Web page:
Many offered numerous suggestions for how to better clean the streets: have more trash cans and volunteers, employ the homeless, coordinate with other city services, educate the merchants, bring back people with brooms and dustpans but don't just run trucks through the streets.
One Alabama Street resident said she's committed to using public transportation to get to her job in Richmond, but like many others at the meeting, she pointed out that if cars need to be moved five days a week for street cleaning, why not move them all the way to work?
"It's a disincentive for people to use public transit," she said.
And if they don't get moved, does the city really mind?
"Is it really trash, or is it revenue?" Shotwell Street resident Eric Noble asked, citing the added opportunities for writing parking tickets. "If revenue enhancement is behind this project, you're going to see it all over the city."
DPW spokesperson Christine Falvey denied money was the motive and said parking fine revenue goes to the Metropolitan Transit Authority, which has recently revealed an $11 million budget shortfall. Falvey also said changes in street cleaning schedules are usually prompted by complaints from residents, but in this case the proposal was sparked by recommendations from city staff who work in the area.
Street cleaning trucks have been in use since 1976 and currently clean about 90 percent of city streets, but according to Falvey, the DPW has never done an analysis of their efficiency and effectiveness. A consultant was recently hired to make that determination.
"Every time some city agency comes up with an improvement, it does more to inconvenience," David Jayne, a Potrero Avenue resident, told us. "I'm really worried this is another one-size-fits-all cure."
But Newsom has made clean streets a top priority for his reelection year.
"How do we dare to dream big while not forgetting to fill potholes, clean our streets and parks, and address the small problems of urban life that make such a big difference to our quality of life?" Newsom asked in his State of the City speech.
And how do we do it without pissing off the neighbors?
"You're not going to find anyone who says, 'Yeah, I think the neighborhood should be dirtier,' " Florida Street resident Scott Adams told us. "Things should be done to improve the hygiene of the streets."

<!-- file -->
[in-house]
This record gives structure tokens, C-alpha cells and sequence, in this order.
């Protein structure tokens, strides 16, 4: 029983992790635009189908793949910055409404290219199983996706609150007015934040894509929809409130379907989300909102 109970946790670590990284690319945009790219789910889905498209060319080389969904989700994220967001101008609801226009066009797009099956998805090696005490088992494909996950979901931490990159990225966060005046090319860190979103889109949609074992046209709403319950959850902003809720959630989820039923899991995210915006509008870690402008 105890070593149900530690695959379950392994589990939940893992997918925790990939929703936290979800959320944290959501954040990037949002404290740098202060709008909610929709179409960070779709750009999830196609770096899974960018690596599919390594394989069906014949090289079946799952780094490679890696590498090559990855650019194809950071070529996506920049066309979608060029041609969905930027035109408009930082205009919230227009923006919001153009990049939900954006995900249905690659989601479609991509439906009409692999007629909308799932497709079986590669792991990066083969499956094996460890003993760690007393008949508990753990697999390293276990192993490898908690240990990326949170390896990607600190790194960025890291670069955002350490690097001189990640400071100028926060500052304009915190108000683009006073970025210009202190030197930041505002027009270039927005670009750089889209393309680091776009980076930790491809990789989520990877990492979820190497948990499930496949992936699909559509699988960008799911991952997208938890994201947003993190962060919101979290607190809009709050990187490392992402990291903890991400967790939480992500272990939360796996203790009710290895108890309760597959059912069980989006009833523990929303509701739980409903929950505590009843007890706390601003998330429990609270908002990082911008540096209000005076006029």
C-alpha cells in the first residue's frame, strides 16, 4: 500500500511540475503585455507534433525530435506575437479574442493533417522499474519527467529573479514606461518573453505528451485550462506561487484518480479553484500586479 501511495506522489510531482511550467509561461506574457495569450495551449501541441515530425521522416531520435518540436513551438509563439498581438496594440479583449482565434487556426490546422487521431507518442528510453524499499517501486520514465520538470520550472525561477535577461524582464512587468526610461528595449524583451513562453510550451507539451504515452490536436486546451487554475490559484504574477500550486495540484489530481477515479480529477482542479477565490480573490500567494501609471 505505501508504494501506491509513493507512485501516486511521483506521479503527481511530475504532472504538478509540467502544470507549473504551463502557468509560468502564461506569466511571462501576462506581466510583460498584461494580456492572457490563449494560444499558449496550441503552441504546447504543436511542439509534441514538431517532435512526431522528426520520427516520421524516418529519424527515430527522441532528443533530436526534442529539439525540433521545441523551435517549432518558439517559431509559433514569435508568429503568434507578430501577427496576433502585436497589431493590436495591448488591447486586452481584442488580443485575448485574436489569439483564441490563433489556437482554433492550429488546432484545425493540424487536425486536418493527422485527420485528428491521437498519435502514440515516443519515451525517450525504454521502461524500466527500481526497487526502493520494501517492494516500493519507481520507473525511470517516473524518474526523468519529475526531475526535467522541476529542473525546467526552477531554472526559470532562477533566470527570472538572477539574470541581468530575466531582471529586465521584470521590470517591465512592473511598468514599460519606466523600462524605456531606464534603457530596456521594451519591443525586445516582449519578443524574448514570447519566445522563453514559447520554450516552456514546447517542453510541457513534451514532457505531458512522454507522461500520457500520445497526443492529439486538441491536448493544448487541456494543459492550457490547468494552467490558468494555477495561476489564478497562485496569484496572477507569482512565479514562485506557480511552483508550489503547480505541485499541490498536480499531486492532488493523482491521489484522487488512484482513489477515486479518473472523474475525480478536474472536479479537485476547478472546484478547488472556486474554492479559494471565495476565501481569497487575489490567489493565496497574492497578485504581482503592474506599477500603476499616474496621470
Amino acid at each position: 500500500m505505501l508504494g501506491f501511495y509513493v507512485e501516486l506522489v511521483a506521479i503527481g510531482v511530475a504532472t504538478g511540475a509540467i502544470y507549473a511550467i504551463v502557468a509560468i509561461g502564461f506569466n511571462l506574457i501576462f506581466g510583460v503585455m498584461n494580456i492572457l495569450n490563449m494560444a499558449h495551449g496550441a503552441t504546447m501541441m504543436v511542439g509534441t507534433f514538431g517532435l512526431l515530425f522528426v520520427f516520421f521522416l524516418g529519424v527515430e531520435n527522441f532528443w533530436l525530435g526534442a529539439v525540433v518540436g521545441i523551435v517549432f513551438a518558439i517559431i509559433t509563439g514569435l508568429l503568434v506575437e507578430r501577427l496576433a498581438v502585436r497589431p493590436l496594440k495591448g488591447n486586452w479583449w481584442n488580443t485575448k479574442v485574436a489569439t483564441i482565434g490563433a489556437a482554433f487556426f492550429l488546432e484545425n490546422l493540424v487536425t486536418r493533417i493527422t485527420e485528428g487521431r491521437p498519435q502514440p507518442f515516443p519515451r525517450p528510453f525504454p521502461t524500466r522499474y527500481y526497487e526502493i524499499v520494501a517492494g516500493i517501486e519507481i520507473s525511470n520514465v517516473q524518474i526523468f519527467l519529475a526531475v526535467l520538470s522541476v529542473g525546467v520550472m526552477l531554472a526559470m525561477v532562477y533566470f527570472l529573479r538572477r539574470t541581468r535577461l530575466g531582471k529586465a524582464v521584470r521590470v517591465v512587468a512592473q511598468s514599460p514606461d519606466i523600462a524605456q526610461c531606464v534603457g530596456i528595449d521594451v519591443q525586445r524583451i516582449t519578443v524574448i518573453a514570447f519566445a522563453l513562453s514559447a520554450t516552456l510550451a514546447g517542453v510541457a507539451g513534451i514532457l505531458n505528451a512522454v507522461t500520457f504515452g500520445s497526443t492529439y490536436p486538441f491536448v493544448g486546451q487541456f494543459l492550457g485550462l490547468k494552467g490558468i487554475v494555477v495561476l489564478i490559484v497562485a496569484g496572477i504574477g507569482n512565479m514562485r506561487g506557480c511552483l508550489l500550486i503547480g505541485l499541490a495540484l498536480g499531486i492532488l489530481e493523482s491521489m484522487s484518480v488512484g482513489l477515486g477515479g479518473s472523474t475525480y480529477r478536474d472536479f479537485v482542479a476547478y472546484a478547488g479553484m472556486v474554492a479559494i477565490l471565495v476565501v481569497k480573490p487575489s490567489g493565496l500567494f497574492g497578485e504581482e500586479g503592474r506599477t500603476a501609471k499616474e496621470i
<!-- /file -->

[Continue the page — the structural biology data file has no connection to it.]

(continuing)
But he and others who live on these streets and have watched them for years said they were prepared to push brooms and pick up trash if the city were willing to work on other qualities of life such as rising violence, slipping public schools, and the truly ill transportation system.
The DPW's stated mission is "improving the quality of life in San Francisco." And that's been a popular pastime of recent mayors. Frank Jordan had One Neat City Week and the Litter Strike Force. Willie Brown promoted his Spring Cleanings and Great Sweeps. Gavin Newsom touts a goal to make this the "cleanest and greenest city in the country."
So his proposed 20067 budget for the DPW's Street Environmental Services hovers around $33 million, an 11 percent boost over last year. That's more than the 7 percent increase the patrol unit of the San Francisco Police Department received, the 4 percent Muni Services and Operations received, the 1 percent that went to Child Support Services, and almost two times more than the rise for the housing and homeless budget line in the Human Services Agency.
Street Environmental Services is a fancy-pants term for picking up trash, spraying off pee, and painting over graffiti. The mayor's most recent plan to achieve this is called Clean Corridors and was unveiled in November 2006 with a $1.67 million allocation from Newsom for targeting the filthy faces of 100 specific blocks throughout the city.
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